I like cameras. Check that. I love cameras, always have since as far back as I can remember. So, over the years I have acquired then de-acquired many different ones. Allow me to explain that. It’s all part of my life as a functional sufferer of SAS (Short Attention Span). Well, I don’t exactly “suffer” from this common malady, more like Loretta does. My SAS behavior had been very evident in my love of all things photographic.
Yes, I own quite a few cameras. From DSLR’s, to Point & Shoots, to digital video cameras, and a lot of vintage film cameras (that last category is somewhat redundant, no?) Anyway, I have a small collection of “keepers”. I say keepers because of our agreed upon camera-buying protocol. You see, I promised Loretta a few years ago that I would (attempt to) abide by the “One-Out, One-In” rule. In other words, I would have to sell a camera in order to buy another one. This friendly, somewhat loose-knit arrangement has worked fairly well with the more expensive equipment, no so much with the lessor costing items. This statement rings true here, “My biggest fear is that my wife will find out what I really paid for some of these cameras!” (for some dudes, insert in place of the word “cameras”: guns, auto stuff, coins, Betty Page photos, etc). Loretta being such a wonderful spouse, she pretty much gives me free hand to manage this area of the household without much kibitzing…and I appreciate this to no end.
I have never considered myself a great photographer. Perhaps a seasoned enthusiast would be more accurate…I have my moments! I did have a good run at doing it “professionally” a few years. Doing weddings and portraits provided some income for a period of time. But, my SAS in addition to my absolute and total aversion to the wedding photography process nixed that. Hmmm, I seem to have become a tad bit nauseous just thinking of my wedding photography days…’nuff said for now except two words: Bridezillas and their evil wedding minions, Mothers-in-Lawzillas. Phew! I move on for now.
I won’t display photos of my camera collection here and now. For one thing, I’m not home…we’re on a short RV trip. But I will show you one of my latest acquisitions. Before I do, here’s the juice on cameras in general. An expensive camera does not a good photographer make. That being said, here is one of the best Point-and-Shoots I have ever had (and I’ve had quite a few). The Hasselblad Stellar (Limited).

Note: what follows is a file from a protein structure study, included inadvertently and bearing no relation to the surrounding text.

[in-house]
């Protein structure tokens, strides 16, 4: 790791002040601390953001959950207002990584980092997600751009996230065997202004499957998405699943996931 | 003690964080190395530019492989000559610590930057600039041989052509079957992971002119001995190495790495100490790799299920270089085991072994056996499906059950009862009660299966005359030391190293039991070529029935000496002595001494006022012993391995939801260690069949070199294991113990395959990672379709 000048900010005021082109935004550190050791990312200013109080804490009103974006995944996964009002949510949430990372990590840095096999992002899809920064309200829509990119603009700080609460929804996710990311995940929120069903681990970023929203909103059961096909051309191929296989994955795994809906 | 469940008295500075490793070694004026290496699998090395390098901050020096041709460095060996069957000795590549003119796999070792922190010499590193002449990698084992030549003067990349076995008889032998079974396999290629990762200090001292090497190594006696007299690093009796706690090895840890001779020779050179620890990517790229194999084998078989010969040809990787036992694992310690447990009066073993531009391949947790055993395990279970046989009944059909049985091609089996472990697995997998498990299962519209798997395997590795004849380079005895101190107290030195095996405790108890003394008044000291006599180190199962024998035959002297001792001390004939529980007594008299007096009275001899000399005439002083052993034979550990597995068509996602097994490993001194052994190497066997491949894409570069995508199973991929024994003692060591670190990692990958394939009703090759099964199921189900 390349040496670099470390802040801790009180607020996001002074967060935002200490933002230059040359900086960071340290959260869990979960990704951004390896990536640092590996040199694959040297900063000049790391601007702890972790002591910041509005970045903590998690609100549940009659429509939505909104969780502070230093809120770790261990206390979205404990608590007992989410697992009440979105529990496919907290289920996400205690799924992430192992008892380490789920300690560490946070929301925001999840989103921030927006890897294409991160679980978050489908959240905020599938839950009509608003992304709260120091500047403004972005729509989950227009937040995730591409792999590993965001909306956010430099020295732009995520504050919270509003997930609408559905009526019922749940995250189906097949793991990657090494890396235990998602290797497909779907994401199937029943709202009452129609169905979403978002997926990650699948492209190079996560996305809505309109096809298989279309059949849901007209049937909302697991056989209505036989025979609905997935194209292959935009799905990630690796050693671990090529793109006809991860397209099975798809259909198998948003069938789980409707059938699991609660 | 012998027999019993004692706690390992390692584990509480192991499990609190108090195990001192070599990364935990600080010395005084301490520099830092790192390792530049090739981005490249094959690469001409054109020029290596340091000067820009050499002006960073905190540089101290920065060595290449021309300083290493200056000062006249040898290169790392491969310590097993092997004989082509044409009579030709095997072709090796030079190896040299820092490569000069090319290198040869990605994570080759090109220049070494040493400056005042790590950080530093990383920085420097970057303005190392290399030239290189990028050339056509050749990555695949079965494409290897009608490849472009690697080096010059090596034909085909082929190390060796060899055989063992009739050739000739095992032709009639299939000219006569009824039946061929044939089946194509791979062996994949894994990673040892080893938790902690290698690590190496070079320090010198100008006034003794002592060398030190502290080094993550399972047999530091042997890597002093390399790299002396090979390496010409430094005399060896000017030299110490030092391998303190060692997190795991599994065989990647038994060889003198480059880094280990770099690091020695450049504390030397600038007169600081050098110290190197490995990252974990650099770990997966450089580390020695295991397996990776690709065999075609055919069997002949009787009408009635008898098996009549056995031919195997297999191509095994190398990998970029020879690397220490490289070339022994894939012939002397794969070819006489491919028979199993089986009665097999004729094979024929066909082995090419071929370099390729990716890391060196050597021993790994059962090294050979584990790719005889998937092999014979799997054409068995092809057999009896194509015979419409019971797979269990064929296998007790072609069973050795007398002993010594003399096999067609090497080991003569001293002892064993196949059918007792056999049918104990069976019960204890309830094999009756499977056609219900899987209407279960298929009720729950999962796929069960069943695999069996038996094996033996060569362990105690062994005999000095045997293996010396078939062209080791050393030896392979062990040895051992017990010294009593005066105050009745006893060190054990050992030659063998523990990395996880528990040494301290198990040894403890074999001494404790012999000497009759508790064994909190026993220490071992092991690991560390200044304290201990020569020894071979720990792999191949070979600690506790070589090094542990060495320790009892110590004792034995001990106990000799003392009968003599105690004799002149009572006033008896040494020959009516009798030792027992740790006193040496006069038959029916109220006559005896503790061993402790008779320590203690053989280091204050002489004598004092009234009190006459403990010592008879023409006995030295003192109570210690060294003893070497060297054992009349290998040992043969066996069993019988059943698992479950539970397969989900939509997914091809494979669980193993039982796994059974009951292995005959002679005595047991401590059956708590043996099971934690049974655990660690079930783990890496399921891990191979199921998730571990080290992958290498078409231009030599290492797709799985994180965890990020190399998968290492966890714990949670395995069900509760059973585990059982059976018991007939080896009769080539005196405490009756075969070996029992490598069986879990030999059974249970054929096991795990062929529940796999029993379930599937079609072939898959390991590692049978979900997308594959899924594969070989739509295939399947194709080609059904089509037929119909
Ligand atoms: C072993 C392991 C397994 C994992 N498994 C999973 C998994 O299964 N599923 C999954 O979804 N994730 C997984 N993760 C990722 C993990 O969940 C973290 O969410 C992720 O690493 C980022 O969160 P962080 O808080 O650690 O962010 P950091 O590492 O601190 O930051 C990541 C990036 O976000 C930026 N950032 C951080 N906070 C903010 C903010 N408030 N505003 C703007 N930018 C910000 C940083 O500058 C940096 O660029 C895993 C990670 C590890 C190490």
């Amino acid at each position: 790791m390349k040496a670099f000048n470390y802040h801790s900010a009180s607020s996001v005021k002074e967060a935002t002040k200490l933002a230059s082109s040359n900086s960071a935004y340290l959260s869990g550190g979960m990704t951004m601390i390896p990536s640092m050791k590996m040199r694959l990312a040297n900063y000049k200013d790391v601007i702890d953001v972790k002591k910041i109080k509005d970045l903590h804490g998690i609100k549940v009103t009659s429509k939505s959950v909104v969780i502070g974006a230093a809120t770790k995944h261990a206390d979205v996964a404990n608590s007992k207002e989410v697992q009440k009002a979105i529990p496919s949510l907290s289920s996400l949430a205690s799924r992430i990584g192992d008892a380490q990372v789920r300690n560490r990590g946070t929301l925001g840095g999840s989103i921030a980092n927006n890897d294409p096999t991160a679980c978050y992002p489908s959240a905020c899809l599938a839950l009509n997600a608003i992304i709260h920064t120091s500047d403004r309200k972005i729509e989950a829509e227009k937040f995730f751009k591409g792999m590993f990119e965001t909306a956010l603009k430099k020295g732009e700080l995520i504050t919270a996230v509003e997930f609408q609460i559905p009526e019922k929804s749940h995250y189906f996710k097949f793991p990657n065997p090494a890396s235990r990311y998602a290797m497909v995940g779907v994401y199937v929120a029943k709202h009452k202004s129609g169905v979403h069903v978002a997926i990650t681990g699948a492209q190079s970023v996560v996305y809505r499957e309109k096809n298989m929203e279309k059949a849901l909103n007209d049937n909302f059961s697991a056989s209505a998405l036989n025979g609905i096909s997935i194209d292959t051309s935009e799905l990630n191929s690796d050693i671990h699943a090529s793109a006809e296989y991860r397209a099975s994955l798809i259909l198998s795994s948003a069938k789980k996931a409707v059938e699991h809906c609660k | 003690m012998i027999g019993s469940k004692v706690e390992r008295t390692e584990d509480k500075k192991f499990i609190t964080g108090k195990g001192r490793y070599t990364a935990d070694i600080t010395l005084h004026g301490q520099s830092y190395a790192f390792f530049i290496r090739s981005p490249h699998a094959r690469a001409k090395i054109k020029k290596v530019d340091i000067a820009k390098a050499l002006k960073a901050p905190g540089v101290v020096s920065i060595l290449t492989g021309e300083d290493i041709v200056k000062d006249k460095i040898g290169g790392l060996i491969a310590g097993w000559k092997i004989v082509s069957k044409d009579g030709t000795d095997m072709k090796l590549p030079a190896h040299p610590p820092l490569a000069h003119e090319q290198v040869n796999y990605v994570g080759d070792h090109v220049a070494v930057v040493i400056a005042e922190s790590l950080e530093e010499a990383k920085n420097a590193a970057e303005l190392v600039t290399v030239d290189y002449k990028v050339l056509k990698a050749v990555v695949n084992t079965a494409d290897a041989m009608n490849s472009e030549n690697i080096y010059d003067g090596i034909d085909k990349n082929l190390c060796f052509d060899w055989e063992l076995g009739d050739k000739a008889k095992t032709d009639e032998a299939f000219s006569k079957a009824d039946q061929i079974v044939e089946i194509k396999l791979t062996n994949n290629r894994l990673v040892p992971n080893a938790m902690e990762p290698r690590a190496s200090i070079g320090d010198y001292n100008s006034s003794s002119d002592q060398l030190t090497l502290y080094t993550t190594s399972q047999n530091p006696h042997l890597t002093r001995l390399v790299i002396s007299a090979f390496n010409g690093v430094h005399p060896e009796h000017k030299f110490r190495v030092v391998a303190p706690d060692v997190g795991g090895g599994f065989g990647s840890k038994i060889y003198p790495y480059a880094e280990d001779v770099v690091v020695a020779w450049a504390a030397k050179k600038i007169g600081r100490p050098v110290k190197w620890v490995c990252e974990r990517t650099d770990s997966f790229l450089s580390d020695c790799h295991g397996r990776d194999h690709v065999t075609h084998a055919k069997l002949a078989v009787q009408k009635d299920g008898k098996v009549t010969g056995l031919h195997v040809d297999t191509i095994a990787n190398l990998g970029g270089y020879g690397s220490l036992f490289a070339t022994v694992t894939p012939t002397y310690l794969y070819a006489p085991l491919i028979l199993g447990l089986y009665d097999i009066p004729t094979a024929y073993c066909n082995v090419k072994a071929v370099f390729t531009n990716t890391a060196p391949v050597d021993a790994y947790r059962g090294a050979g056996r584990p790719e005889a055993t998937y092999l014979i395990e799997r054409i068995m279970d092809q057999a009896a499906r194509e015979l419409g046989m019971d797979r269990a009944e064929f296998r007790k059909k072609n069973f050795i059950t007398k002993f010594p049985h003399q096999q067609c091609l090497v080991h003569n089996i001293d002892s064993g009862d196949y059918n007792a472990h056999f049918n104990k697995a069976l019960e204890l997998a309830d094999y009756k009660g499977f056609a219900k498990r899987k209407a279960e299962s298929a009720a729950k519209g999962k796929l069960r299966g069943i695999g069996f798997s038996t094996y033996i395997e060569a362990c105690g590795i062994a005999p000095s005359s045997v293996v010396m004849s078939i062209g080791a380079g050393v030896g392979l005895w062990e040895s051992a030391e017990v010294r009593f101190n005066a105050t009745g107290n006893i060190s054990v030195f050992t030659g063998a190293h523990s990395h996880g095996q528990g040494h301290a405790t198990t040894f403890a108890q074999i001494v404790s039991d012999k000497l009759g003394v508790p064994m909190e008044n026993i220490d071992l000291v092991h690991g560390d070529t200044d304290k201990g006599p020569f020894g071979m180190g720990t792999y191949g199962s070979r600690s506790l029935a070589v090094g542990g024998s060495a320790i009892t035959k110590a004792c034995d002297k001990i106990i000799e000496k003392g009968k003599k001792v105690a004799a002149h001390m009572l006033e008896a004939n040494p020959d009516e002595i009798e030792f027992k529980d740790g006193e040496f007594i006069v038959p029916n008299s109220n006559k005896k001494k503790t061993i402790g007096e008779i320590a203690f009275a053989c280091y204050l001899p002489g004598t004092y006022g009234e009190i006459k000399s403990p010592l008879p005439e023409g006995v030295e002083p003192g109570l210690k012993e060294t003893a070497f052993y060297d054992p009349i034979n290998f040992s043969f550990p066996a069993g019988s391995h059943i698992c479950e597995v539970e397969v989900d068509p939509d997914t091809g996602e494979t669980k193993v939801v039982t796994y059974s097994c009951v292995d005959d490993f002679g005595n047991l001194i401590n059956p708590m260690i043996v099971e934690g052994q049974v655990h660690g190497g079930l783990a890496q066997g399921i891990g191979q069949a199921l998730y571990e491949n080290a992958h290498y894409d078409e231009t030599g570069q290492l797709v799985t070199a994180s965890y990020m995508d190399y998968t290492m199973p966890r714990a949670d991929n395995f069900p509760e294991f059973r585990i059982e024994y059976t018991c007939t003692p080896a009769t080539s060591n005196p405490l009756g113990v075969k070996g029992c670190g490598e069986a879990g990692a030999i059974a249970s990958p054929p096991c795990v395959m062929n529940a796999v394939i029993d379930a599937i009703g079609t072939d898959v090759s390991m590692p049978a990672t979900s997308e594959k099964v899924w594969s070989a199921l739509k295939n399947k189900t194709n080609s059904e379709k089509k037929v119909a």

Having recently worked for a few years in the camera department of a large retailer, I got to vicariously “own” most every little camera that came down the pike during that time, i.e., I played with them all in my “down time”. Mind you, this retailer did not carry higher end items, but enough to get an idea of what was out there camera-wise. From $69 point-and-shoots to near $500 low end DSLR’s, I fondled them all. Sony, Nikon, Canon, Samsung, and even Kodak…there were many…most of which of dubious build and image quality. However, I always found the little Sony’s that came along standing alone in image quality…8 out of a possible 10. The ergonomics on Sonys, not so much…perhaps a 5 out of 10…they’re just a bit more difficult to master than say the Canons or Nikon. That being said, I opt for image quality. Hence…my purchase of the Hasselblad Stellar because, my young padewans, this camera is actually a Sony RX100 re-badged with the Big “H”. Yes, I own a Hasselblad digital camera, albeit not the $20,000+ model but a $999 one. It’s one exquisite-photo-taking little camera! So now I own a Hasselblad AND a Sony digital camera in the same package. So be it. It takes great quality images, is not difficult to master with minimal effort, is a great street photo camera (very unobtrusive), and is somewhat of a collector camera being a Limited Edition Hasselblad…(comes in a nifty, black piano laqurered box with nice Hasselblad embroidered wrist and shoulder straps, etc).